Review: Wandavision- Just for Marvel Fans?


Zoe Barnhart, Former Writer

I’ve never been that big on Marvel, but Wandavision completely changed my perception of what the popular franchise is capable of. I’ve seen almost all of the movies in the MCU, and while I enjoyed most and loved some, I wouldn’t consider myself to be a fan just yet. Wandavision, however, brought something completely different to the table and left me actually excited for the new projects Marvel is coming out with in the future.

Before I get into reviewing the episodes themselves, I would like to start off with what I don’t really like about Marvel and what Wandavision did to fix that. To me, too many Marvel movies seem to just follow the same formula and tone (especially in earlier movies), have poorly written villains, or are pretty forgettable to me. However, Wandavision is something completely different and brand new from all other projects Marvel has set out on, had me so confused the entire time in an amazing way, and keeps making me want to watch it over and over again even if I’ve already memorized half of the characters’ lines at this point. It even has me watching Tik Toks and YouTube videos about everything it’s referencing from the comic books. This show has really made me appreciate Marvel, and, while I wouldn’t consider myself a fan of Marvel just yet, I’m definitely headed that way.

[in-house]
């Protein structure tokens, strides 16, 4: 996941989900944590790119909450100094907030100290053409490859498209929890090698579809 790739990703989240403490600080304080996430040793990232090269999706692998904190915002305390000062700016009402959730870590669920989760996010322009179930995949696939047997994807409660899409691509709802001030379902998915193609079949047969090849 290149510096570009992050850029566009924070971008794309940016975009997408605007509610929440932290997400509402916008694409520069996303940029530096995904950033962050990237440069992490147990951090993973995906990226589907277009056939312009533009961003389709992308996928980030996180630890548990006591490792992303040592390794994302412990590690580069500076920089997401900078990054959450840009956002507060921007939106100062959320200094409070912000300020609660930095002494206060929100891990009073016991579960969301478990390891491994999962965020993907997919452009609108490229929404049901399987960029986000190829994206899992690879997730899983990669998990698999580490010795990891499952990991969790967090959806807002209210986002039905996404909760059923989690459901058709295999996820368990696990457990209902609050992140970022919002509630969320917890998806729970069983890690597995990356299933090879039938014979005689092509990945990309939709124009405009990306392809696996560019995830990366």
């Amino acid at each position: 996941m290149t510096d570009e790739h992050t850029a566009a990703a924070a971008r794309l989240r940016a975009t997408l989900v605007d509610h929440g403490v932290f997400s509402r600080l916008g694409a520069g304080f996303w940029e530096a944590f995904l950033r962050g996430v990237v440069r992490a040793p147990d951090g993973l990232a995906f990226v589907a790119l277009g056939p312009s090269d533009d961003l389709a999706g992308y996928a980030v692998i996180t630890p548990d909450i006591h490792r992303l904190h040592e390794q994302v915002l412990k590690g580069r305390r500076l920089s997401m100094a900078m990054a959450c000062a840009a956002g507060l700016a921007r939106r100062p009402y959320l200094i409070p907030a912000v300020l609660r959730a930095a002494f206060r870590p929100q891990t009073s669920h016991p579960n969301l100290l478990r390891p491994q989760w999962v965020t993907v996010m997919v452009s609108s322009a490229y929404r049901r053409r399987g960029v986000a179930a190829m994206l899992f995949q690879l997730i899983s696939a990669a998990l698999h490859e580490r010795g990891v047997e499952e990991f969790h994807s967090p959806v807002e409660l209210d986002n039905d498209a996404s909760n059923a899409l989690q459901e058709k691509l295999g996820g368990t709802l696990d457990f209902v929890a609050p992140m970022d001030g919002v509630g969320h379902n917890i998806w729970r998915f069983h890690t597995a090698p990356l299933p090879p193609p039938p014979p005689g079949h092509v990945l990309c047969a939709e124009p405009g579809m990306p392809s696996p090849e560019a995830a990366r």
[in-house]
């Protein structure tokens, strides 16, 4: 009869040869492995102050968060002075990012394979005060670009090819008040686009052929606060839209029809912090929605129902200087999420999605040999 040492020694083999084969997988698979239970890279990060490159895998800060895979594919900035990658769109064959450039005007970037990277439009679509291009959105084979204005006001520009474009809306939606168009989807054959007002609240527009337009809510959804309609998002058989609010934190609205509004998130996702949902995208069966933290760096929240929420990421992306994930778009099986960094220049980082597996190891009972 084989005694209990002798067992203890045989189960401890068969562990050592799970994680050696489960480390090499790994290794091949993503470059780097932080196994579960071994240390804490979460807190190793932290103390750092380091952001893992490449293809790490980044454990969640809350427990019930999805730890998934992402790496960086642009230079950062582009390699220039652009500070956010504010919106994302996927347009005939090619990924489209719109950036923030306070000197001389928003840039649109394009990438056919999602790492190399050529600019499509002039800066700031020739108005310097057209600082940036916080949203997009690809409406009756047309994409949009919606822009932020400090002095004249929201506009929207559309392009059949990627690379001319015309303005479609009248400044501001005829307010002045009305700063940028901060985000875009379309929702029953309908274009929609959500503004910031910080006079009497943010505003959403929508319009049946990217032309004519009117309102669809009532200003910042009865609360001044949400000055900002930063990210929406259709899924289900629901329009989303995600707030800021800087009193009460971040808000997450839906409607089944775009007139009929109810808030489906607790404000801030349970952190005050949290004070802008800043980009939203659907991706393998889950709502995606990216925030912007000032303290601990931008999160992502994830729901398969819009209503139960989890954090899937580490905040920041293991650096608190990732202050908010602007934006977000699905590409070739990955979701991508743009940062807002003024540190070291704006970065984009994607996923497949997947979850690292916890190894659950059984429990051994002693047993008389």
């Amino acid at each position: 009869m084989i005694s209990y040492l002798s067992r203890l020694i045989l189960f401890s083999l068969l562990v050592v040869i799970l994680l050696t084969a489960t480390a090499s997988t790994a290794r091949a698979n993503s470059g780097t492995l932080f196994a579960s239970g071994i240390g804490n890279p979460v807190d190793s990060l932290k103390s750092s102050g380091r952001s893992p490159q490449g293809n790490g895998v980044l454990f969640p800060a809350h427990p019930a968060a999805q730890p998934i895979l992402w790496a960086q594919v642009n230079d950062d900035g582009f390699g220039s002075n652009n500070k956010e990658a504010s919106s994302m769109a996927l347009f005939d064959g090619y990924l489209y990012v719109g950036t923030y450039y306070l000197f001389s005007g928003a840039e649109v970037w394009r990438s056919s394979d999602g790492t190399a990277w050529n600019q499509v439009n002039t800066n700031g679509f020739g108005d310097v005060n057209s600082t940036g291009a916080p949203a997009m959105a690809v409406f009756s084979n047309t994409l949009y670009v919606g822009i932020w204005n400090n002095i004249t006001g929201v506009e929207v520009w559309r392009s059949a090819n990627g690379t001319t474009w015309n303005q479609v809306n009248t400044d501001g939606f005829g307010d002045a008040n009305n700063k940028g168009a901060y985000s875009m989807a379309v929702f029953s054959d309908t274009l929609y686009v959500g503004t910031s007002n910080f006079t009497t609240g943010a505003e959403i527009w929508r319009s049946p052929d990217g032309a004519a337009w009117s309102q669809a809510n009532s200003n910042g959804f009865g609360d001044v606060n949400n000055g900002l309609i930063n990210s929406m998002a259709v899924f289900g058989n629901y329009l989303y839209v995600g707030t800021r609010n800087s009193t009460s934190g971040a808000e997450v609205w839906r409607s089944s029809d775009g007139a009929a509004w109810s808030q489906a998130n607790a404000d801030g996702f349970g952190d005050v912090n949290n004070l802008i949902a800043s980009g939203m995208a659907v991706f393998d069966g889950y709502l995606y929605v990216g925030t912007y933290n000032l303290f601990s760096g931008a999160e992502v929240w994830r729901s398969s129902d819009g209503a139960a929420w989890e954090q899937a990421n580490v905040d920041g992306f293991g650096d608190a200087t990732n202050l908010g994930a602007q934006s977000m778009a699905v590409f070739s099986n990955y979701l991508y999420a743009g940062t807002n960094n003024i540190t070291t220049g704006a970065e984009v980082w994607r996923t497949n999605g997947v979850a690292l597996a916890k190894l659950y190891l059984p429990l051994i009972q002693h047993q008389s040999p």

*Spoiler Warning*

Episode 1: “Filmed Before a Live Studio Audience”